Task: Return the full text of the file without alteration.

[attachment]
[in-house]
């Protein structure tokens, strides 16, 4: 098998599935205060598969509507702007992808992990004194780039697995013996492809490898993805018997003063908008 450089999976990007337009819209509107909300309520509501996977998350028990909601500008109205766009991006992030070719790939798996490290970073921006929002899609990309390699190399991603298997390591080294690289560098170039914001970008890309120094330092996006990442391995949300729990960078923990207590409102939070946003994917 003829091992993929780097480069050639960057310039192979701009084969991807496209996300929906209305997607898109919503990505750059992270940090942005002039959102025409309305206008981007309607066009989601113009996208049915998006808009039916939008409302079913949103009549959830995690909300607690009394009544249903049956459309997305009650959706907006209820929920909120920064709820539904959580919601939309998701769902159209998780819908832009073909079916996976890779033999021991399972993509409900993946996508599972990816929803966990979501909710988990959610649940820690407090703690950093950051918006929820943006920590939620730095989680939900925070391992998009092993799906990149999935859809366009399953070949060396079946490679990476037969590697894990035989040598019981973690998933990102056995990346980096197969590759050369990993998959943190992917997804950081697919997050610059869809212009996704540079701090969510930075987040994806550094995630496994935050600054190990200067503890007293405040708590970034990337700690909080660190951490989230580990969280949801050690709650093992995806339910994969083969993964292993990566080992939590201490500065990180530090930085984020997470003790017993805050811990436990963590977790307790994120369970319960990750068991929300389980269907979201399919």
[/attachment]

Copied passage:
[in-house]
């Protein structure tokens, strides 16, 4: 098998599935205060598969509507702007992808992990004194780039697995013996492809490898993805018997003063908008 450089999976990007337009819209509107909300309520509501996977998350028990909601500008109205766009991006992030070719790939798996490290970073921006929002899609990309390699190399991603298997390591080294690289560098170039914001970008890309120094330092996006990442391995949300729990960078923990207590409102939070946003994917 003829091992993929780097480069050639960057310039192979701009084969991807496209996300929906209305997607898109919503990505750059992270940090942005002039959102025409309305206008981007309607066009989601113009996208049915998006808009039916939008409302079913949103009549959830995690909300607690009394009544249903049956459309997305009650959706907006209820929920909120920064709820539904959580919601939309998701769902159209998780819908832009073909079916996976890779033999021991399972993509409900993946996508599972990816929803966990979501909710988990959610649940820690407090703690950093950051918006929820943006920590939620730095989680939900925070391992998009092993799906990149999935859809366009399953070949060396079946490679990476037969590697894990035989040598019981973690998933990102056995990346980096197969590759050369990993998959943190992917997804950081697919997050610059869809212009996704540079701090969510930075987040994806550094995630496994935050600054190990200067503890007293405040708590970034990337700690909080660190951490989230580990969280949801050690709650093992995806339910994969083969993964292993990566080992939590201490500065990180530090930085984020997470003790017993805050811990436990963590977790307790994120369970319960990750068991929300389980269907979201399919």